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The Right to Self-Select: India's Food Security Act

India’s pledge to provide food grains to the underprivileged is hamstrung by inefficiency. The poor should be allowed to self-select, writes Sandeep Pandey.

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The mainstay of the proposed Food Security Act towards fulfillment of Congress-led government’s election promise is 25 kg of food grains at Rs. 3 per kg to the BPL families. (BPL is an acronym for people living Below the Poverty Line. 1 kg equals 2.2 lbs. ) However, it is not clear whether it is a cause of elation or grief from the point of view of intended beneficiaries.

There are a number or problems with the BPL lists. First, there is a debate about the exact number of people falling under this category. The conservative estimates of the government are around 30 percent of the population. More realistically, it is close to 75-80 percent people. The government would obviously try to pull down the BPL as low as possible. The Planning Commission has now recommended a 37 percent cut off based on the Tendulkar Committee report. Second, the government BPL lists are faulty. They have been heavily infiltrated by undeserving people. Any attempts to rectify these lists are met with resistance by influential “beneficiaries.” Last time the Mayawati government tried to correct its BPL lists to ensure that deserving poor were not left out, there was so much hue and cry from the undeserving people who had managed to infiltrate not only the BPL lists but also Mayawati’s Bahujan Samaj Party, that political pressure ultimately forced the government to abandon the process prematurely.

Then there is large scale siphoning off of PDS — public distribution system — food grains. In February, 2006, hundreds of BPL cardholders with completely blank ration cards for the last five years held a demonstration at Sandila Tehsil of Hardoi district of Uttar Pradesh to demand their share of food grains. The Right to Information Act has come to the rescue of some aware citizenry who have used it to access their share of food grains. But the government has simply no idea of how to check leakages; neither does it seem to be interested in doing this.

So far as preparation of correct BPL lists or inclusion of deserving poor in BPL lists is concerned it doesn’t make any sense to conducted more exercises of surveys or set up any more committees and invest efforts and resources in doing this. The poor must be allowed to self select themselves. Akin to MNREGS — the Mahatma Gandhi Rural Employment Guarantee Scheme — if any poor family presents itself at the concerned government office they must be given a ration card on demand and the government must accept responsibility for providing subsidized food grains and other items to them. Of course, there will be misuse but the extent will not be more than 20 percent if we assume that about 80 percent of population deserves subsidized food grains. Now this will not be very much more than the misuse already taking place today which the government has no idea how to tackle.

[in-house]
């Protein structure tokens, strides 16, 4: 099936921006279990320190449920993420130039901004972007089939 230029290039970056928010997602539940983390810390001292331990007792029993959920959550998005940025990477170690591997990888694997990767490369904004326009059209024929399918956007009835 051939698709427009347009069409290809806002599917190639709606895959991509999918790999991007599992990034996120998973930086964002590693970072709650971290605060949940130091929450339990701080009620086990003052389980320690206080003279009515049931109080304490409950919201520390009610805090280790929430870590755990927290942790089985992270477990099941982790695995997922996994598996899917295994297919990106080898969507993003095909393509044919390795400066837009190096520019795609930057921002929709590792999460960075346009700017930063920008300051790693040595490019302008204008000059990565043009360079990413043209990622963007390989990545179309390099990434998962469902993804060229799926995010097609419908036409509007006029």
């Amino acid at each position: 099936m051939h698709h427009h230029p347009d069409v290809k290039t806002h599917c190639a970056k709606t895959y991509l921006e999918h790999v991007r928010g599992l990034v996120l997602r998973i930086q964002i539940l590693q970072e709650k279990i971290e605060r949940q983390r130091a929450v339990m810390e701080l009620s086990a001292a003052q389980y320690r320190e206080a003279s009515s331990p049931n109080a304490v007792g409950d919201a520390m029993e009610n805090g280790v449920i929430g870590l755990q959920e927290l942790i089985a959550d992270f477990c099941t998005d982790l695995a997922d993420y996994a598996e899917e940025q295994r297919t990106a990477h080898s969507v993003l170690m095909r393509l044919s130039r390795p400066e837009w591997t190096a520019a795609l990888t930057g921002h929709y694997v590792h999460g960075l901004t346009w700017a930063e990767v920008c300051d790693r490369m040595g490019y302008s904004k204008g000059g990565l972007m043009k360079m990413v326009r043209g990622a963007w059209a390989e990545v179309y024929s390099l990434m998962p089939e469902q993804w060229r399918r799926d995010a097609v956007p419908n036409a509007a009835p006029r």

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The Right to Food Campaign is demanding that instead of giving a fixed amount of food grains, which is currently 35 kg per family, the allocation should be for every member of the family. The demand is for 14 kg of food grains, 1.5 kg of dal and 800 gm . of edible oil per person. Some people also argue that consumption by children, so far as food is concerned, should be considered on par with adults and therefore each child should be counted as an adult.

There is a demand, especially from non-wheat and rice eating areas to include other grains like jowar, bajra, ragi, makka, kodo, kutki, sama, etc., which are locally produced as part of PDS. In fact, this is a good reason why procurement and distribution of items under PDS must be localized. This will also cut down on the transportation and storage costs.

In fact, the government could use PDS to revitalize agriculture, which is still the biggest sector of employment for people in the country in spite of best efforts of the government to move people from the agriculture sector to industry and service sectors. The government should procure all locally produced grains at respectable minimum support price and all labor whether on one’s own field or somebody else’s must be suitably compensated under the MNREGS. This will not only mitigate the problem of agrarian crisis but also that of unemployment to significant extent. To prevent farmer suicides all agricultural loans should be interest free. For the workers this will allow them to access their legal guarantee of 100 days of wages under MNREGS which they are not able to do now.

The move by the government to provide cash instead of food grains as part of PDS is inappropriate. There is no guarantee that cash will reach homes and will be spent on food. Women and children are going to be most adversely affected by this. A very ingenious and innovative suggestion of the RtF Campaign is to assign ration cards in the name of women of the household. Corruption in cash scheme will be greater than in food grains scheme. It has already been demonstrated that possibility of corruption in cooked food schemes like mid-day meal is even less.

Finally, all religious places should have a Gurudwara-like langar system in place in which anybody, without any religious or caste restrictions, can go and eat. Beggars outside religious places should be served food respectfully in a langar with human dignity intact for both – the giver and the receiver. Such community based food programs are more likely to maintain quality and be free of corruption than any government program.

Sandeep Pandey, a Magsaysay award-winning activist, is India editorial consultant for Siliconeer.


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